On September 20, Canadian students — amongst other voters — will make their voices heard in a snap election less than two years after the Liberal minority government was elected. A major concern this election season for students (besides COVID-19) is the scrapping of the Vote on Campus initiative that allowed them to vote at their universities in 2019. The Ubyssey spoke with some UBC students to see why they’re voting this year, which issues matter to them and if the pandemic is playing a vital role in their vote.
Why is it important for students to vote in this election?
Rosemary Alberts, third-year political science student: “By exercising your right to vote, you are expressing your views on what you want our country, provinces and towns to look like in the future. I think it’s important for students to vote not just in this election, but every election.”
Syra Tak, second-year commerce student: “As a woman of colour, I feel like I owe it to … how I identify to vote because you know we had the suffragette movement before, where women fought to vote and then … immigrants [also fought to vote] … like my grandparents. So I feel like I owe that to my history.”
Amy Topshee, third-year political science student: “So many election issues are particularly relevant to young students: affordable housing, climate change, student debt, health care.”
Julia Dhillon, second-year arts student: “This pandemic has both highlighted and exacerbated existing inequalities, showcasing how post-pandemic paths cannot perpetuate existing harmful policies. We need to become engaged citizens and work for change.”
Sean Thorne, fourth-year political science student: “Young people are becoming one of the largest and most influential voting demographics, and the only way our members of parliament will represent the issues that impact us most is if we advocate for them with our ballots. If we don’t vote, politicians won’t listen to our concerns.”
Sahil Gupta, second-year mechanical engineering student: “I became a Canadian citizen almost 6 months ago so this would be my first time voting so I feel pretty excited about it.”
What topics are you looking for in party platforms, or which issues matter the most to you?
Alberts: “As a student, some of the top issues that matter to me are climate change and affordability, whether that be tuition or housing, among other things. Everyone will have to deal with the consequences of the climate crisis but the younger generations will be most impacted. Student debt can prevent many students from saving up to buy a home in the future as the affordability gap continues to grow.”
Tak: “Selfishly, as a student, I obviously look into parties and all of the promises that they have for students that they're putting forward. … Also climate change, which is a really big thing and I'm really looking at not just making promises but seeing ... what they have done already to combat climate change.”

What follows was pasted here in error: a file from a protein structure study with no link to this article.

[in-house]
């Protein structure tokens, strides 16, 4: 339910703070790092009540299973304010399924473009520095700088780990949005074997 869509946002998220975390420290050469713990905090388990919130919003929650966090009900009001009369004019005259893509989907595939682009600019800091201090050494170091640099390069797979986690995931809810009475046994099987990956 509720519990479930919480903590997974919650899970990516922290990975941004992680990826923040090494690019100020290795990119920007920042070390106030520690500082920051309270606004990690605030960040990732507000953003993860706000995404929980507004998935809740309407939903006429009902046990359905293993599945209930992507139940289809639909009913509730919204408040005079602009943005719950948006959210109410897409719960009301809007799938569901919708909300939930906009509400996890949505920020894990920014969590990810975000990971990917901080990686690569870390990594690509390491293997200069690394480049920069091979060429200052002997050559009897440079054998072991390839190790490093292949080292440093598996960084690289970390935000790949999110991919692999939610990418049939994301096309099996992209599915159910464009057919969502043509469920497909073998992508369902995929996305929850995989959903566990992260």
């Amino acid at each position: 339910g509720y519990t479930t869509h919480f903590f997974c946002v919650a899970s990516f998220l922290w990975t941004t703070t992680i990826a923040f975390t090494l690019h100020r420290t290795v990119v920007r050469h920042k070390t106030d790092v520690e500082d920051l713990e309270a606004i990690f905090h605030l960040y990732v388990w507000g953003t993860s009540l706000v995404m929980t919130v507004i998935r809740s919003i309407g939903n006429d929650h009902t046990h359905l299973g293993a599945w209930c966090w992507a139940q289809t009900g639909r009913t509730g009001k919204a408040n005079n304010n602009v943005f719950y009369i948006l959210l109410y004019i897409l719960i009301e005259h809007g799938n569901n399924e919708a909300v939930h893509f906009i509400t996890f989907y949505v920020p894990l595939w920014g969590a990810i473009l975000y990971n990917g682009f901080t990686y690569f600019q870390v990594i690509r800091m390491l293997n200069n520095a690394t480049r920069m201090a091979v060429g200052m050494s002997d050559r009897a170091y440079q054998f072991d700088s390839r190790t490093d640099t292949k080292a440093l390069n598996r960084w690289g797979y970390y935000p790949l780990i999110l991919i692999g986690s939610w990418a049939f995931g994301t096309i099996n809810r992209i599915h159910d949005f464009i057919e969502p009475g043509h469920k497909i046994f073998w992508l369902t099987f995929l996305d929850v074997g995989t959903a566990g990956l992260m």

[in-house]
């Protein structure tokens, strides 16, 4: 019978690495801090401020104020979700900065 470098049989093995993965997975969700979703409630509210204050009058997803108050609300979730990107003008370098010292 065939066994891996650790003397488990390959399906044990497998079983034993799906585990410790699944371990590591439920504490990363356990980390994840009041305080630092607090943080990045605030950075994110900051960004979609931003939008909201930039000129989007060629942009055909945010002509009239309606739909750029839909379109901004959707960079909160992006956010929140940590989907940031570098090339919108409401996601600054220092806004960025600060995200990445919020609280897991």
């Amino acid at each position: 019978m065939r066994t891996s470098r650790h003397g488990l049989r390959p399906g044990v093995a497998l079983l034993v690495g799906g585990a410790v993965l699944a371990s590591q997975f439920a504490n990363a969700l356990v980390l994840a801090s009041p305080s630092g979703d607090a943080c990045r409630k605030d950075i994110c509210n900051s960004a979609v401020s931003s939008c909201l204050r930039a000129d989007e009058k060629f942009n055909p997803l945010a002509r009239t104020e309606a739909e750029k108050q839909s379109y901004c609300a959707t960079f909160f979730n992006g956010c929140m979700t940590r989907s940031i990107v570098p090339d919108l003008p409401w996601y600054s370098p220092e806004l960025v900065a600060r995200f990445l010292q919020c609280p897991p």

Topshee: “For me, the issue that matters the most is climate change. Climate change has and will continue to negatively impact population health, the economy, housing and more. One issue that I haven’t heard anyone else discuss, but that I’d really like to see, is lowering the voting age. They receive civics education in school and the outcomes of elections will impact them.”
Dhillon: “If I had to pick just three issues that I am looking most at in this election, off the top of my head, they would probably be climate change, Indigenous reconciliation and social [and] economic inequality.”
Thorne: “This year I’m looking to parties to address affordability, particularly with school and cost of living, as well as effective climate and healthcare policy.”
Gupta: “Mostly, I am looking for who can offer the public the most and my biggest concern is the Insurance Corporation of British Columbia monopoly.”
Has COVID-19 affected the way you’re going to vote?
Alberts: “It definitely means I will look at each party's views on issues that were not important during the last federal election such as COVID [-19] recovery and mandatory vaccinations.”
Tak: “You definitely see more so, how the current party in power has been responding to [COVID-19] and so you kind of have to take other parties, what they're promising and such at face value … because we haven't gotten to see it in action quite yet.”
Topshee: “Not overly, I will still vote in person, wear a mask and follow any other public health guidelines that are in effect at that time.”
Dhillon: “Though COVID [-19] hasn’t really affected how I will vote, it has definitely made me more confident in how I plan to vote … this is due to the pandemic’s reinforcement of existing social inequalities. We need change.”
Thorne: “Practically, no, I’ll still be going to the polls and putting my ballot in the box. In terms of party, it has definitely been a part of my decision of who I’m voting for.”
Dhillon: “As the Vote on Campus program has been cancelled this year, it is vital that the youth make a plan to vote. Our future is on the line, and your voice can make a difference. Please vote.”